Fusion is the holy grail of power generation, as it is capable of creating almost infinite amounts of clean energy. Although it has long remained elusive, scientists believe fusion could one day unlock mankind’s dream of scouring the Universe in the search alien life, with craft powered by space drives. However, the persistent obstacle is how it requires considerably more energy to create the fusion reactions than it produces.
Yet undeterred by fusion energy’s current unavailability, such a concept drive is already in development at Princeton’s Plasma Physics Laboratory (PPPL).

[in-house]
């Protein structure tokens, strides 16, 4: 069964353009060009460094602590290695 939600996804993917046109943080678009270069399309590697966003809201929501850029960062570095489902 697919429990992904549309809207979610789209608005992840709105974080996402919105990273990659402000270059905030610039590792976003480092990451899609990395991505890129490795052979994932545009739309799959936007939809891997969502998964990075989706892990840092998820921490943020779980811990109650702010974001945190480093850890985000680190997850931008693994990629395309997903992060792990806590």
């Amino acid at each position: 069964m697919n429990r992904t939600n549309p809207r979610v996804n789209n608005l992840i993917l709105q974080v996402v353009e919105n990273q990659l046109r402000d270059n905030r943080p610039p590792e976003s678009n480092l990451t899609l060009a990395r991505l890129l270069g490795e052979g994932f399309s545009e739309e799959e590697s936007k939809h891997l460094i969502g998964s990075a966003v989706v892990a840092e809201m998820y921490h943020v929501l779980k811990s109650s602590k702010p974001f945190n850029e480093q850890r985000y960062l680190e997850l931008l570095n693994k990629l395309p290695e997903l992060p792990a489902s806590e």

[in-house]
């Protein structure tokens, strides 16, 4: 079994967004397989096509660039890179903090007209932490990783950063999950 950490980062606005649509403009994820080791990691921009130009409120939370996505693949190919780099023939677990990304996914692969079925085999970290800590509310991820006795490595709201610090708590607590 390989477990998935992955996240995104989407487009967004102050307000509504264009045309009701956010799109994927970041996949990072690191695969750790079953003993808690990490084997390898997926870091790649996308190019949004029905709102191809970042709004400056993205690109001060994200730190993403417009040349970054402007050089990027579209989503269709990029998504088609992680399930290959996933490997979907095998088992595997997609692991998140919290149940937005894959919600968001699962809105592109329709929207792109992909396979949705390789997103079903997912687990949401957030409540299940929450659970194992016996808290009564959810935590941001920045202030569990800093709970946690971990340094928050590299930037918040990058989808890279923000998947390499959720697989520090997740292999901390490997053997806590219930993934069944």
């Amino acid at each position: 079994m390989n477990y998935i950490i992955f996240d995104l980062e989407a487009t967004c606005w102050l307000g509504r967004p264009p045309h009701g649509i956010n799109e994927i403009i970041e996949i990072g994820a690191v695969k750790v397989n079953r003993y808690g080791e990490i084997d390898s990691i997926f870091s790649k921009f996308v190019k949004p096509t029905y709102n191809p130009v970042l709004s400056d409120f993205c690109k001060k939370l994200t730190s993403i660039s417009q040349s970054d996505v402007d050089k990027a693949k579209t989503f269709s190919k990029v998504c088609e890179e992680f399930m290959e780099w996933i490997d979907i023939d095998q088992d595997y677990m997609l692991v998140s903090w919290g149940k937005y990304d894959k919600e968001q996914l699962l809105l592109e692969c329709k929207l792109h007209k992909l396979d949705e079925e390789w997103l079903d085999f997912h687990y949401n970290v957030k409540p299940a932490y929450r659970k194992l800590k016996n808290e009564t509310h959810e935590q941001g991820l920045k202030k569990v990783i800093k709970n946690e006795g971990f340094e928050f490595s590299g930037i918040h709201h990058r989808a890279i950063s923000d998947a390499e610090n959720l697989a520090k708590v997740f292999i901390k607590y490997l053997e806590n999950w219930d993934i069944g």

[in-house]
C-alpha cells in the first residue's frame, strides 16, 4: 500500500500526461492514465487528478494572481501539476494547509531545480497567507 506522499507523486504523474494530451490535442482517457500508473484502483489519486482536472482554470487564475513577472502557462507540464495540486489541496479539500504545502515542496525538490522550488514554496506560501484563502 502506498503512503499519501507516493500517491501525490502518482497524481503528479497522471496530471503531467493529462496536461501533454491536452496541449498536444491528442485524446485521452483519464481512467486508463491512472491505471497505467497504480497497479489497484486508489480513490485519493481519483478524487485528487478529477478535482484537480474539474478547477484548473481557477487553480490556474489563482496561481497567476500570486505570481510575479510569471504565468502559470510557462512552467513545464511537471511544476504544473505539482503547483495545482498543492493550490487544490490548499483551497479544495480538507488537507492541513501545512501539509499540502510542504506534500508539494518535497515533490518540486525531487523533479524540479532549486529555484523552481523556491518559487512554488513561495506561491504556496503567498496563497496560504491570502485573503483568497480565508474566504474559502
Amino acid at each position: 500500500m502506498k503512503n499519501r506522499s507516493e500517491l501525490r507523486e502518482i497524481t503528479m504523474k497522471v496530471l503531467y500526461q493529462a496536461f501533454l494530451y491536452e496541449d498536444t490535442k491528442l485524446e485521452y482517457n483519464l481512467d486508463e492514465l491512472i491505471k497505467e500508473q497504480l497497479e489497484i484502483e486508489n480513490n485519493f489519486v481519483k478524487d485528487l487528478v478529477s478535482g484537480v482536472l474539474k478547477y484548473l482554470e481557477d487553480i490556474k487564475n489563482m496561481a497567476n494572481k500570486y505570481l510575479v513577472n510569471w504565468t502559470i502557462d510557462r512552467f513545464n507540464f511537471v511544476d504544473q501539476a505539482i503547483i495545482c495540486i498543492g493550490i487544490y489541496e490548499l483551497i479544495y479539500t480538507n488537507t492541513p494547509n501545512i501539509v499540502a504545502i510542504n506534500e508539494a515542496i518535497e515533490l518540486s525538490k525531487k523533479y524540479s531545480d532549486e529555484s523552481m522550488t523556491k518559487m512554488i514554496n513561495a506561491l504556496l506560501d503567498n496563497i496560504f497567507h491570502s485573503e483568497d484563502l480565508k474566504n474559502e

Engineers are currently working on the second iteration of what they have dubbed the Direct Fusion Drive (DFD), known as the Princeton field reversed configuration-2 (PFRC-2).
Developers hope to one day launch their drive into space for testing, and they are increasingly confident a descendent of this cutting-edge system will one day power exploration throughout the Solar System.
Although still highly theoretical, a fully-operational engine boasts numerous advantages of aneutronic fusion, primarily an impressively high power-to-weight ratio.